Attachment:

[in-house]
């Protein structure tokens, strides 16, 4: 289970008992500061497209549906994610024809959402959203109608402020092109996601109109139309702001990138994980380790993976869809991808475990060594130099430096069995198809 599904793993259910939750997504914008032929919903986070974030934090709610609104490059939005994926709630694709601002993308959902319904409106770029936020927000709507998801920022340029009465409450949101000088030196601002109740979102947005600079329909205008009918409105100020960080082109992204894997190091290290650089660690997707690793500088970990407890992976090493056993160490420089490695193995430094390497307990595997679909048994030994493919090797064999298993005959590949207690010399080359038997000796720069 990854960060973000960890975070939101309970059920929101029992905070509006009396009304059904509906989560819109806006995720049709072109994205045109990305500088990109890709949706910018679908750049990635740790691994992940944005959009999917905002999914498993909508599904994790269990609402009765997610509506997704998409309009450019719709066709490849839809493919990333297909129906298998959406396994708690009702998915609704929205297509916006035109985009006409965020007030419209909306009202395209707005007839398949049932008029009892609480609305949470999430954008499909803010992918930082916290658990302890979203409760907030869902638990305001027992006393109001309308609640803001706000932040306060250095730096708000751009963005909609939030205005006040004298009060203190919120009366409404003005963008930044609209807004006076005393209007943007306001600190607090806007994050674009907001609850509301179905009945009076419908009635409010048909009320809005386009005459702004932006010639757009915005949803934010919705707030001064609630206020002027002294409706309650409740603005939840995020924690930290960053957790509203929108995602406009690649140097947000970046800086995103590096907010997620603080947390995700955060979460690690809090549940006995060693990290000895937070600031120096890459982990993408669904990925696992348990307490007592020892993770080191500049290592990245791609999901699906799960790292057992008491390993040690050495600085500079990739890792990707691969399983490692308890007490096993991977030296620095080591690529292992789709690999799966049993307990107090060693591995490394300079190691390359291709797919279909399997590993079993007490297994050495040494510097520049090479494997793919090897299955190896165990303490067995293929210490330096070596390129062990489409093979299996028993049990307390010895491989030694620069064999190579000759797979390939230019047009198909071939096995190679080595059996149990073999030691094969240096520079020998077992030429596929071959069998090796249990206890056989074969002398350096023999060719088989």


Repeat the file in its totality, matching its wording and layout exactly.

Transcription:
[in-house]
């Protein structure tokens, strides 16, 4: 289970008992500061497209549906994610024809959402959203109608402020092109996601109109139309702001990138994980380790993976869809991808475990060594130099430096069995198809 599904793993259910939750997504914008032929919903986070974030934090709610609104490059939005994926709630694709601002993308959902319904409106770029936020927000709507998801920022340029009465409450949101000088030196601002109740979102947005600079329909205008009918409105100020960080082109992204894997190091290290650089660690997707690793500088970990407890992976090493056993160490420089490695193995430094390497307990595997679909048994030994493919090797064999298993005959590949207690010399080359038997000796720069 990854960060973000960890975070939101309970059920929101029992905070509006009396009304059904509906989560819109806006995720049709072109994205045109990305500088990109890709949706910018679908750049990635740790691994992940944005959009999917905002999914498993909508599904994790269990609402009765997610509506997704998409309009450019719709066709490849839809493919990333297909129906298998959406396994708690009702998915609704929205297509916006035109985009006409965020007030419209909306009202395209707005007839398949049932008029009892609480609305949470999430954008499909803010992918930082916290658990302890979203409760907030869902638990305001027992006393109001309308609640803001706000932040306060250095730096708000751009963005909609939030205005006040004298009060203190919120009366409404003005963008930044609209807004006076005393209007943007306001600190607090806007994050674009907001609850509301179905009945009076419908009635409010048909009320809005386009005459702004932006010639757009915005949803934010919705707030001064609630206020002027002294409706309650409740603005939840995020924690930290960053957790509203929108995602406009690649140097947000970046800086995103590096907010997620603080947390995700955060979460690690809090549940006995060693990290000895937070600031120096890459982990993408669904990925696992348990307490007592020892993770080191500049290592990245791609999901699906799960790292057992008491390993040690050495600085500079990739890792990707691969399983490692308890007490096993991977030296620095080591690529292992789709690999799966049993307990107090060693591995490394300079190691390359291709797919279909399997590993079993007490297994050495040494510097520049090479494997793919090897299955190896165990303490067995293929210490330096070596390129062990489409093979299996028993049990307390010895491989030694620069064999190579000759797979390939230019047009198909071939096995190679080595059996149990073999030691094969240096520079020998077992030429596929071959069998090796249990206890056989074969002398350096023999060719088989």